Exterior with view of stepped garden
© Michael Moran/OTTO Exterior with view of stepped garden


Concrete is not the first material that comes to mind when considering either a beachside retreat or the architecture of the Hamptons. But New York–based LevenBetts turned to the material to evoke the color of the nearby sand for the 8,000-square-foot 36SML Beach House in Amagansett, N.Y.

The vacation house is designed for both entertaining and for separating—but not isolating—the family’s varied interests. The clients—a husband and wife and their three teenage children—wanted a house that could accommodate a range of activities, including tinkering with cars and motorcycles. “One really important factor was that he [the husband] could always be connected to the family, not out in the garage away from everybody,” says partner David Leven, AIA, noting that the various programmatic zones “connect with one another in the public spaces.”

Exterior and pool
© Michael Moran/OTTO Exterior and pool

To create these different areas of activity, the house is organized around three spokes. On the ground level they comprise a three-car garage, a kitchen, and a living area. The house is oriented so the driveway cuts through a breezeway near the hub of the spokes, orbits a roundabout, and exits the site under a cantilever at the northwest end of the structure. “We were denying that formal front door with the front circle drive that you see a lot out in Long Island,” partner Stella Betts says. Instead, there is a door that leads from the covered breezeway into the living area.

Kitchen, looking east to the swimming pool beyond
© Michael Moran/OTTO Kitchen, looking east to the swimming pool beyond

The second floor is divided into a wing for the master suite, a wing for the three teenagers’ bedrooms, and a three-bedroom guest wing. The circulation is organized around a central indoor–outdoor space with wooden amphitheater seats leading up to a roof deck. Accent rear-projection film allows movies to be projected directly onto the surface of the glass.

Second-floor outdoor ampitheater
© Michael Moran/OTTO Second-floor outdoor ampitheater

The basement level of the house includes a living area and an extra bunk room that can sleep another six people. To bring light in, the architects excavated a below-grade patio with a stepped garden leading up to the south lawn. “In almost every room, you’re connected to the outdoors,” Betts says.

Master suite, with glass-enclosed bathroom and terrace beyond
© Michael Moran/OTTO Master suite, with glass-enclosed bathroom and terrace beyond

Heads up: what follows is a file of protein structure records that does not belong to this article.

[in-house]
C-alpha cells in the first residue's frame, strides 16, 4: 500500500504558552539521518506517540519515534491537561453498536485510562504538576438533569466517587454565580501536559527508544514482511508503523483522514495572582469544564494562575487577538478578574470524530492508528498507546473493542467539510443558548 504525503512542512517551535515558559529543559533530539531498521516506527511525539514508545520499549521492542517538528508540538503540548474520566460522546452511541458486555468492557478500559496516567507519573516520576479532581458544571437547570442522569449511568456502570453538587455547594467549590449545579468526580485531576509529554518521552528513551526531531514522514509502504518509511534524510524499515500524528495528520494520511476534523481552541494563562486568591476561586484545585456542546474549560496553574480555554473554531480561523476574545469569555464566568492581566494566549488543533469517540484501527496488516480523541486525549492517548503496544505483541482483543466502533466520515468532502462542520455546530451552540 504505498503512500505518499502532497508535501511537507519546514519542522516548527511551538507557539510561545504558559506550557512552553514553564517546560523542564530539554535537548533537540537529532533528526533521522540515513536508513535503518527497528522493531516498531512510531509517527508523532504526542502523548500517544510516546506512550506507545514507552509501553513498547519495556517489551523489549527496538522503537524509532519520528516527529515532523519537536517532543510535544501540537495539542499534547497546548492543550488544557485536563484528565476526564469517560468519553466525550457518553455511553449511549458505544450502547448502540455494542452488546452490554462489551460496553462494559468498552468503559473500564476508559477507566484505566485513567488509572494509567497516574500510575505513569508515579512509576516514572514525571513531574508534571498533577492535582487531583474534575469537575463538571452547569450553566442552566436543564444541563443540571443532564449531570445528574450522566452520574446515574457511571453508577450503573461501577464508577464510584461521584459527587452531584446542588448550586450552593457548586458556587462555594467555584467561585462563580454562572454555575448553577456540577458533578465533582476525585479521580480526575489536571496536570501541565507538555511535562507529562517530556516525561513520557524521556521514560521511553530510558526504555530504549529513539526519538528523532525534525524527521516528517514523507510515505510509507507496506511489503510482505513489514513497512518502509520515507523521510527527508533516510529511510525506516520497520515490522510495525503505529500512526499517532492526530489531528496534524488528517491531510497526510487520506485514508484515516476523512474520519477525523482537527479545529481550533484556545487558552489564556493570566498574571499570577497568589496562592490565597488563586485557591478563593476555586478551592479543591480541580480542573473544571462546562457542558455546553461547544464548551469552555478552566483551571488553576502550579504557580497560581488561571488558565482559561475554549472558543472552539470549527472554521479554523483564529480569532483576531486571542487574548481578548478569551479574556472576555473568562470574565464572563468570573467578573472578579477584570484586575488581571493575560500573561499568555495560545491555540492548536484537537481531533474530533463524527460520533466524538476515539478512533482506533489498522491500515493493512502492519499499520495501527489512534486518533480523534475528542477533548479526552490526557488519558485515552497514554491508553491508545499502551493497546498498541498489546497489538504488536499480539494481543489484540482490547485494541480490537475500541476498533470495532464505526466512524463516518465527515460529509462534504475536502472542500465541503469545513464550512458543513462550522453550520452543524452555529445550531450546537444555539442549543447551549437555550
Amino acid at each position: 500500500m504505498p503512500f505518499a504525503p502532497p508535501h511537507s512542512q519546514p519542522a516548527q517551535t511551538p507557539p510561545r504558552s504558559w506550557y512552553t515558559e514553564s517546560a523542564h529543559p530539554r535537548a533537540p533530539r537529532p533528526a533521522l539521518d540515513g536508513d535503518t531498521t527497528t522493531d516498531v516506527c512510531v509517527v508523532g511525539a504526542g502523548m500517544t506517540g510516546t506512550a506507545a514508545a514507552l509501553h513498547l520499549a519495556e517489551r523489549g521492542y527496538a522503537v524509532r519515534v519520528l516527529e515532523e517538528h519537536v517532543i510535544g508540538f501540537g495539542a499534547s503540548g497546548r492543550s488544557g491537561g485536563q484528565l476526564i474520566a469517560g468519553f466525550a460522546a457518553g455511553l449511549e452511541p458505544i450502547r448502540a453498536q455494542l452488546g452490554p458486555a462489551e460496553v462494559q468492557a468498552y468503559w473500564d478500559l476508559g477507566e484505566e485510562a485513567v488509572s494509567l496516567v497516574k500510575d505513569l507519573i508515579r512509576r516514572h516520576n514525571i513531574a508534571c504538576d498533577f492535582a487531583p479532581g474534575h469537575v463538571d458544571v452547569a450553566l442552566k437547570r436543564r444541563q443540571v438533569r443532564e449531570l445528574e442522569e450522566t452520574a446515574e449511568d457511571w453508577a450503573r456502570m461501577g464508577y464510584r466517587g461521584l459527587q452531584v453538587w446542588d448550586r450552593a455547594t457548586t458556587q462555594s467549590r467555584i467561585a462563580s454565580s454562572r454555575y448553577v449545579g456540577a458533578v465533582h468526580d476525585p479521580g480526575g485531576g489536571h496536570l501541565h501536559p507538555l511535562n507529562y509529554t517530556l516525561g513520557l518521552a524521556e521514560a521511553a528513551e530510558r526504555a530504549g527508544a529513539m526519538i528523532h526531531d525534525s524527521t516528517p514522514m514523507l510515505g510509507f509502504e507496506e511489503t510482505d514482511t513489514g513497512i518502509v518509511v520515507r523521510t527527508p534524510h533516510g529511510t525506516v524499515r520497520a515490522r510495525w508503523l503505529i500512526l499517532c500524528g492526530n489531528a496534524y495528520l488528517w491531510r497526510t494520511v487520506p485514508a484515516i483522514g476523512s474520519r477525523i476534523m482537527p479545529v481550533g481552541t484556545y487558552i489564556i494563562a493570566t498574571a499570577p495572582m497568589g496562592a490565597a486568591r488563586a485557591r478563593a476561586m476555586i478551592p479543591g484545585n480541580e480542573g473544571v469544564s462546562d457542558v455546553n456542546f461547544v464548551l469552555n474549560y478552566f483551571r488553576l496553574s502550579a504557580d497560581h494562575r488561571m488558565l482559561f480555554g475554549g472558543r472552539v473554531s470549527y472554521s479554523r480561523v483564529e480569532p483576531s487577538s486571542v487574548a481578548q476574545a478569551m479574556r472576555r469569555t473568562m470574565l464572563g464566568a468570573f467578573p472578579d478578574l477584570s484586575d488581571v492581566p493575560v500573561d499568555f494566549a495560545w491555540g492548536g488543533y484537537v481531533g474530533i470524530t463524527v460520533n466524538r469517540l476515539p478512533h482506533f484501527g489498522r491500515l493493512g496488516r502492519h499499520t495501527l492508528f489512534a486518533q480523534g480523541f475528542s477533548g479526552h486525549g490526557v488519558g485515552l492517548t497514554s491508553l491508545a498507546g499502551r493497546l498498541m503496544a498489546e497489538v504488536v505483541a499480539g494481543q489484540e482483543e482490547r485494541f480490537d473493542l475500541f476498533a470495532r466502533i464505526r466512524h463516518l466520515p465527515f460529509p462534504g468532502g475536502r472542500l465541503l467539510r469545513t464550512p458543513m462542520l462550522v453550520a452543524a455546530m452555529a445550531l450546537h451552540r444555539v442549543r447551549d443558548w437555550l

On the exterior, concrete is everywhere. The ground level is clad in glass-fiber reinforced concrete panels with stainless steel fasteners. Concrete continues inside as the floor in the kitchen and living areas, then switches to white oak for the central staircase and the living quarters. The second story is sheathed in cement-board panels, punctured by generous windows and sliding glass doors. Several of the windows slide into concealed pockets when open, removing the last, transparent barrier between the inside and out and proving that a concrete house can still be wide open to the sun and ocean breezes.

Second-floor hallway linking master suite to other bedrooms, with outdoor amphitheater seating at right
© Michael Moran/OTTO Second-floor hallway linking master suite to other bedrooms, with outdoor amphitheater seating at right
Below-grade bunk room
© Michael Moran/OTTO Below-grade bunk room
Driveway exits property underneath a cantilever
© Michael Moran/OTTO Driveway exits property underneath a cantilever
Exterior driveway roundabout
© Michael Moran/OTTO Exterior driveway roundabout
Breezeway
© Michael Moran/OTTO Breezeway
Exterior, view from the north
© Michael Moran/OTTO Exterior, view from the north

Drawings

Courtesy of LevenBetts


Courtesy of LevenBetts


Courtesy of LevenBetts


Courtesy of LevenBetts
Courtesy of LevenBetts



Project Credits Project: 36SML Beach House, Amagansett, N.Y.
Architect: LevenBetts, New York—David Leven, AIA, Stella Betts (partners); Andrew Feuerstein (project architect); Deric Mizokami, Sebastian Mardi, Angi Tsang, Edwin May, Bret Quagliara (project team)
Structural Engineer: Guy Nordenson and Associates
Lighting Designer: Tillotson Design Associates
Contractor: Reinhardt O’Brien
Size: 8,000 square feet
Cost: Withheld